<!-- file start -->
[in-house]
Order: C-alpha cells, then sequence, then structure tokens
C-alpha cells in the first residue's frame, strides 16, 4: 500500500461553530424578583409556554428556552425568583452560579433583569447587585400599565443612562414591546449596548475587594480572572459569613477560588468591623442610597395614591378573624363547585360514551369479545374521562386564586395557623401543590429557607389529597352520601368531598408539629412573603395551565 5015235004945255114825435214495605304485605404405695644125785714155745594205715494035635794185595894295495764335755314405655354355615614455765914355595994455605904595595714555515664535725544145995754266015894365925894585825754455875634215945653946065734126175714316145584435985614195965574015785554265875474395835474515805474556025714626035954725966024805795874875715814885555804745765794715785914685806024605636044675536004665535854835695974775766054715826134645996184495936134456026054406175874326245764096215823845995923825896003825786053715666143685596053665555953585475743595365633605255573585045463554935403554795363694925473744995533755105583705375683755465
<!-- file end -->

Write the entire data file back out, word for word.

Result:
[in-house]
Order: C-alpha cells, then sequence, then structure tokens
C-alpha cells in the first residue's frame, strides 16, 4: 500500500461553530424578583409556554428556552425568583452560579433583569447587585400599565443612562414591546449596548475587594480572572459569613477560588468591623442610597395614591378573624363547585360514551369479545374521562386564586395557623401543590429557607389529597352520601368531598408539629412573603395551565 5015235004945255114825435214495605304485605404405695644125785714155745594205715494035635794185595894295495764335755314405655354355615614455765914355595994455605904595595714555515664535725544145995754266015894365925894585825754455875634215945653946065734126175714316145584435985614195965574015785554265875474395835474515805474556025714626035954725966024805795874875715814885555804745765794715785914685806024605636044675536004665535854835695974775766054715826134645996184495936134456026054406175874326245764096215823845995923825896003825786053715666143685596053665555953585475743595365633605255573585045463554935403554795363694925473744995533755105583705375683755465